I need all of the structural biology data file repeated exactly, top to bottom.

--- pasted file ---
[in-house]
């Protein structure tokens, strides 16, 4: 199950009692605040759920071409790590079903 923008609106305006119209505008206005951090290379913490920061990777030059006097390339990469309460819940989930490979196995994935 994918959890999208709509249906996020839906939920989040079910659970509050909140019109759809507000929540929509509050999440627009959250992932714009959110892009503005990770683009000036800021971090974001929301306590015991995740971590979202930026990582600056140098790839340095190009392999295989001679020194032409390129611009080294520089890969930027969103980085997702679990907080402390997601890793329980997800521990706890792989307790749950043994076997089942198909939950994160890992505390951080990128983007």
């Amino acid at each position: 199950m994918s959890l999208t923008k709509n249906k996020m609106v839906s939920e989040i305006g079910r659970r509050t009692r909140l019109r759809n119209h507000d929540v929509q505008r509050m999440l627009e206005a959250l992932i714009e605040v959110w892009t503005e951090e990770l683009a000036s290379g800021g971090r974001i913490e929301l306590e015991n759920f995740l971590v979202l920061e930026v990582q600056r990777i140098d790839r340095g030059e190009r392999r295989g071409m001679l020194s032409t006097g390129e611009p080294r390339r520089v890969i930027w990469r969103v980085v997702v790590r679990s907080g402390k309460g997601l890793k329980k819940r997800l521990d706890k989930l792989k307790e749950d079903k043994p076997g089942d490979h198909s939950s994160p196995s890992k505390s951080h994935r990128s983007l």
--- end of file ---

[in-house]
């Protein structure tokens, strides 16, 4: 199950009692605040759920071409790590079903 923008609106305006119209505008206005951090290379913490920061990777030059006097390339990469309460819940989930490979196995994935 994918959890999208709509249906996020839906939920989040079910659970509050909140019109759809507000929540929509509050999440627009959250992932714009959110892009503005990770683009000036800021971090974001929301306590015991995740971590979202930026990582600056140098790839340095190009392999295989001679020194032409390129611009080294520089890969930027969103980085997702679990907080402390997601890793329980997800521990706890792989307790749950043994076997089942198909939950994160890992505390951080990128983007």
């Amino acid at each position: 199950m994918s959890l999208t923008k709509n249906k996020m609106v839906s939920e989040i305006g079910r659970r509050t009692r909140l019109r759809n119209h507000d929540v929509q505008r509050m999440l627009e206005a959250l992932i714009e605040v959110w892009t503005e951090e990770l683009a000036s290379g800021g971090r974001i913490e929301l306590e015991n759920f995740l971590v979202l920061e930026v990582q600056r990777i140098d790839r340095g030059e190009r392999r295989g071409m001679l020194s032409t006097g390129e611009p080294r390339r520089v890969i930027w990469r969103v980085v997702v790590r679990s907080g402390k309460g997601l890793k329980k819940r997800l521990d706890k989930l792989k307790e749950d079903k043994p076997g089942d490979h198909s939950s994160p196995s890992k505390s951080h994935r990128s983007l």